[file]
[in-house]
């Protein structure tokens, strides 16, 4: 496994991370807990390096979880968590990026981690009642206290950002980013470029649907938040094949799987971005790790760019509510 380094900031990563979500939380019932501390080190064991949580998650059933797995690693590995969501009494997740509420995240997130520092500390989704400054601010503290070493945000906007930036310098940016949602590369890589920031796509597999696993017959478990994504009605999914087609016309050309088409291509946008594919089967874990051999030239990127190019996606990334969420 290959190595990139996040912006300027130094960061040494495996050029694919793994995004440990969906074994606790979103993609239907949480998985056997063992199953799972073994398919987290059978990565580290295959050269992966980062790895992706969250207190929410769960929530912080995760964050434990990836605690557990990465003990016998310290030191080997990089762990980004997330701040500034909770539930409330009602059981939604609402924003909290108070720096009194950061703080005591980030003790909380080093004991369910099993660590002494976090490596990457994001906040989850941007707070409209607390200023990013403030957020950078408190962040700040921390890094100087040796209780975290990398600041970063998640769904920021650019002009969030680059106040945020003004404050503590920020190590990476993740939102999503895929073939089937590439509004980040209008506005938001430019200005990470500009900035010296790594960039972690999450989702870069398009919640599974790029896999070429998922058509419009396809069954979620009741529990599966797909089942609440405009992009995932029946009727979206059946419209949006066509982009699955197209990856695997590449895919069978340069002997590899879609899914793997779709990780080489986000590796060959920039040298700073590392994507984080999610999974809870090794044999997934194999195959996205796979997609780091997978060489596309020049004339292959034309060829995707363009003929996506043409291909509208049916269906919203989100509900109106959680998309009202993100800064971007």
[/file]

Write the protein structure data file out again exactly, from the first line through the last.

[in-house]
């Protein structure tokens, strides 16, 4: 496994991370807990390096979880968590990026981690009642206290950002980013470029649907938040094949799987971005790790760019509510 380094900031990563979500939380019932501390080190064991949580998650059933797995690693590995969501009494997740509420995240997130520092500390989704400054601010503290070493945000906007930036310098940016949602590369890589920031796509597999696993017959478990994504009605999914087609016309050309088409291509946008594919089967874990051999030239990127190019996606990334969420 290959190595990139996040912006300027130094960061040494495996050029694919793994995004440990969906074994606790979103993609239907949480998985056997063992199953799972073994398919987290059978990565580290295959050269992966980062790895992706969250207190929410769960929530912080995760964050434990990836605690557990990465003990016998310290030191080997990089762990980004997330701040500034909770539930409330009602059981939604609402924003909290108070720096009194950061703080005591980030003790909380080093004991369910099993660590002494976090490596990457994001906040989850941007707070409209607390200023990013403030957020950078408190962040700040921390890094100087040796209780975290990398600041970063998640769904920021650019002009969030680059106040945020003004404050503590920020190590990476993740939102999503895929073939089937590439509004980040209008506005938001430019200005990470500009900035010296790594960039972690999450989702870069398009919640599974790029896999070429998922058509419009396809069954979620009741529990599966797909089942609440405009992009995932029946009727979206059946419209949006066509982009699955197209990856695997590449895919069978340069002997590899879609899914793997779709990780080489986000590796060959920039040298700073590392994507984080999610999974809870090794044999997934194999195959996205796979997609780091997978060489596309020049004339292959034309060829995707363009003929996506043409291909509208049916269906919203989100509900109106959680998309009202993100800064971007």